Numerous European and U.S. companies recently chose to set up in Greater Montréal to position themselves for success.

  • Assistance Aéronautique et Aérospatiale (AAA, France): 210 jobs
  • Adetel Group (France): 100 jobs
  • Aeroconseil (France): more than 50 jobs
  • Aerolia (France): $75 million, 150 jobs
  • Akka Technologies (France): 100 jobs
  • Alten (France): 200 jobs
  • Assystem (France): 100 jobs
  • Latécoère (France): 60 jobs
  • Liebherr (Switzerland): $9 million, 35 jobs
  • LTA Aérostructures (USA): 185 jobs
  • PFW (Germany): 100 jobs

Source: Montréal International, 2011

What Aerolia Has to Say

“Greater Montréal has a dense, competent aerospace industrial fabric, a recognized level of creativity and excellent research structures, including the National Research Council Canada, which will be our partner.”

Marie-Agnès Vève, CEO Aerolia Canada 

Myriad Business Opportunities

The sector’s growth and the rapid development of technology constantly create new needs and generate new opportunities for businesses from all over the world that combine know-how and innovation.

Did you know?

In one decade, C&D Zodiac outfitted the interiors of more than 300 Bombardier planes and saw its workforce grow tenfold, from about 60 employees to approximately 630 today.

4. Quality Talent and Training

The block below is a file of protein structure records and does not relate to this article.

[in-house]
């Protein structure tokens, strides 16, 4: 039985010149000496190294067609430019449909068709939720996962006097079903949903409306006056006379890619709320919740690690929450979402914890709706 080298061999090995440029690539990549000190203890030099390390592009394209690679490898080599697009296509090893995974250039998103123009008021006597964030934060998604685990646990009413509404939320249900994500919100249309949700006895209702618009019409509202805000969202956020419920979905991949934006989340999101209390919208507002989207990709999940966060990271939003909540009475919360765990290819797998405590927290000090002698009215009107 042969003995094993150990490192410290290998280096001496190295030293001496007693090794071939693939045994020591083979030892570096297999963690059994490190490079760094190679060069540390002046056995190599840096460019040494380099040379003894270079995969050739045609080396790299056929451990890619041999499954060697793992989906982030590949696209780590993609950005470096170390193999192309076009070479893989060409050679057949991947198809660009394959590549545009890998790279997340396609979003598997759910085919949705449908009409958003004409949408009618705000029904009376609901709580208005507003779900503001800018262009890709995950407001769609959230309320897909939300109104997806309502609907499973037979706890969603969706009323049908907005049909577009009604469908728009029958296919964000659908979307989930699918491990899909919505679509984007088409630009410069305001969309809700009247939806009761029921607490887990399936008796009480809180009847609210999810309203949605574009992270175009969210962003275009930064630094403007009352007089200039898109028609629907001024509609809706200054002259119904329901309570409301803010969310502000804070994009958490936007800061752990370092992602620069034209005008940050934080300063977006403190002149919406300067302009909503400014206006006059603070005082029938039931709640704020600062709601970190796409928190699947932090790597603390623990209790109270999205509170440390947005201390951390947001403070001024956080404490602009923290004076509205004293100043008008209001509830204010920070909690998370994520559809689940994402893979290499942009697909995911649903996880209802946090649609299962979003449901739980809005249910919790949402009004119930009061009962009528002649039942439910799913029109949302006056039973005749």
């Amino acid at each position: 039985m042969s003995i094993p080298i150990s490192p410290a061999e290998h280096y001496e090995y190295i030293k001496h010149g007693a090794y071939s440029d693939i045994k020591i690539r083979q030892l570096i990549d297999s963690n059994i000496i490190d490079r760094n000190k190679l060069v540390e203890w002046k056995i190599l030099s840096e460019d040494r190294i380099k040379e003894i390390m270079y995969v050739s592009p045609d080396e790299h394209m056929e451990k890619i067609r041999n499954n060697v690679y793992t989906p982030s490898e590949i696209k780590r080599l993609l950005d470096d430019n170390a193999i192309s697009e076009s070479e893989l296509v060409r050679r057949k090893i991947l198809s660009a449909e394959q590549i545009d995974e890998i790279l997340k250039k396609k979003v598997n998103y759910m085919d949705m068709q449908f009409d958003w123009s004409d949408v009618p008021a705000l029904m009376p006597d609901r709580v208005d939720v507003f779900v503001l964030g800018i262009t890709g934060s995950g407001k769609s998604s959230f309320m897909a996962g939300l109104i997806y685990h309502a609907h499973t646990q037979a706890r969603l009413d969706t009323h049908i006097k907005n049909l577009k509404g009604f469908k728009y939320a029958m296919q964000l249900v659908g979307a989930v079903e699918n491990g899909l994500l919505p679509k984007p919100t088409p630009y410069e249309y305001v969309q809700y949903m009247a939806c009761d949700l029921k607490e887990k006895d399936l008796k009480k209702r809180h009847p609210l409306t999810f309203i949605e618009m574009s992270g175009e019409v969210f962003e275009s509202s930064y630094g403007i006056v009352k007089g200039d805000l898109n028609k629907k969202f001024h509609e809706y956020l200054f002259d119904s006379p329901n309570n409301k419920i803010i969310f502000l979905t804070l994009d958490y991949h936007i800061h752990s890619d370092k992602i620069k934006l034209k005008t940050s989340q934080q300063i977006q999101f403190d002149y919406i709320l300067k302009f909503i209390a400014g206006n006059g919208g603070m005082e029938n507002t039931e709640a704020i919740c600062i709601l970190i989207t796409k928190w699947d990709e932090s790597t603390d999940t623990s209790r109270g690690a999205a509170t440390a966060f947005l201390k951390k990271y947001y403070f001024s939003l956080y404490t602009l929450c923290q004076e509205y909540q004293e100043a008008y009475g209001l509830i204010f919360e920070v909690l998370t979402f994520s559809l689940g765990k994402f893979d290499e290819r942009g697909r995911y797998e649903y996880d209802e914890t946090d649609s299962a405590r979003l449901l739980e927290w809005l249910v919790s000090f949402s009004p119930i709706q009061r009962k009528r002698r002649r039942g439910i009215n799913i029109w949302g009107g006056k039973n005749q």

The aerospace cluster and the educational landscape in Greater Montréal have one thing in common—their international renown. Over the years, they have built connections and developed made-to-measure programs—basic training and professional development—to target the industry’s real needs.

Companies that set up in the region can count on:

  • Education programs specialized in aerospace offered by six universities
  • Professional and technical aerospace training offered by École des métiers de l’aérospatiale de Montréal (EMAM), École nationale d’aérotechnique (ENA) and Institut de formation aérospatiale (IFA)
  • New study programs, such as the master’s degree in Aerospace Engineering, offered jointly by six universities in Québec and the Aerospace Embedded Systems Engineering program
  • More than 5,000 specialized new graduates each year, at all levels

Source : Ministère de l’éducation, du Loisir et du Sport, 2011

Did you know?

One person out of 92 works in aerospace in Greater Montréal, compared with one out of 389 in Canada and one out of 269 in the United States.

Source : Bureau of Labor Statistics, 2011 and Statistics Canada, 2011

  • A wide range of skills:
Occupations by Number of Jobs, Greater Montréal, 2014
 Welding, brazing and soldering machine operators  5,600
Software engineers and designers  5,200
Electrical and electronics engineers  4,900
Aerospace engineers  4,300
Computer engineers  3,800
Mechanical engineers  3,700
Aircraft assemblers and inspectors  3,000
Aircraft mechanics and inspectors  2,400
Aircraft instrument, electrical and avionics mechanics, technicians and inspectors  2,400
Plastic products assemblers, finishers and inspectors  1,500

 Source: Statistics Canada, 2014

Did you know?

Canada is home to the world’s best-educated workforce, with the highest proportion of post-secondary graduates among OECD countries

Source: Organization for Economic Co-operation and Development, 2012

Close ties between businesses in the industry and the Québec education system through the Comité sectoriel de la main-d’œuvre aérospatiale au Québec (CAMAQ)

• A multilingual workforce: 54% of the population is bilingual and close to 20% is multilingual (three languages and more)—a key asset for businesses targeting international markets